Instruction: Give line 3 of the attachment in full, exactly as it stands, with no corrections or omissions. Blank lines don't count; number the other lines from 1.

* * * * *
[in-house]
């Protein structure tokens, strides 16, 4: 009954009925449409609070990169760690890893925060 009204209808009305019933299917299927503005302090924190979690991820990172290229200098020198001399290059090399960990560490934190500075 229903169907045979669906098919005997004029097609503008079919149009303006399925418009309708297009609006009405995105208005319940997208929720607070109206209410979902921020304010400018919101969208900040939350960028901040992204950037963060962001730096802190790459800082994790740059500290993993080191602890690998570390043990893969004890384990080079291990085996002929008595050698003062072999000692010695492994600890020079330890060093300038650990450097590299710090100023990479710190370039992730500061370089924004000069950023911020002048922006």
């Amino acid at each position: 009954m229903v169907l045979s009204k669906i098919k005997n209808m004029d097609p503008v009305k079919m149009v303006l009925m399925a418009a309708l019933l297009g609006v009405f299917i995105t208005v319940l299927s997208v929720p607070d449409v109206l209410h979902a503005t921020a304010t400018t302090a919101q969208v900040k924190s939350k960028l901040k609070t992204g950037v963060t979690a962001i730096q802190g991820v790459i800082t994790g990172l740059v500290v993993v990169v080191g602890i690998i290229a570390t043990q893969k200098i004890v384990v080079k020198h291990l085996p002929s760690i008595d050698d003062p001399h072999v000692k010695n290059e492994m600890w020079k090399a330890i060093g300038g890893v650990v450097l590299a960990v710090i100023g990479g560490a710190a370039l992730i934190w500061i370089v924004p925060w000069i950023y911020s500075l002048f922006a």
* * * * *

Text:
């Amino acid at each position: 009954m229903v169907l045979s009204k669906i098919k005997n209808m004029d097609p503008v009305k079919m149009v303006l009925m399925a418009a309708l019933l297009g609006v009405f299917i995105t208005v319940l299927s997208v929720p607070d449409v109206l209410h979902a503005t921020a304010t400018t302090a919101q969208v900040k924190s939350k960028l901040k609070t992204g950037v963060t979690a962001i730096q802190g991820v790459i800082t994790g990172l740059v500290v993993v990169v080191g602890i690998i290229a570390t043990q893969k200098i004890v384990v080079k020198h291990l085996p002929s760690i008595d050698d003062p001399h072999v000692k010695n290059e492994m600890w020079k090399a330890i060093g300038g890893v650990v450097l590299a960990v710090i100023g990479g560490a710190a370039l992730i934190w500061i370089v924004p925060w000069i950023y911020s500075l002048f922006a």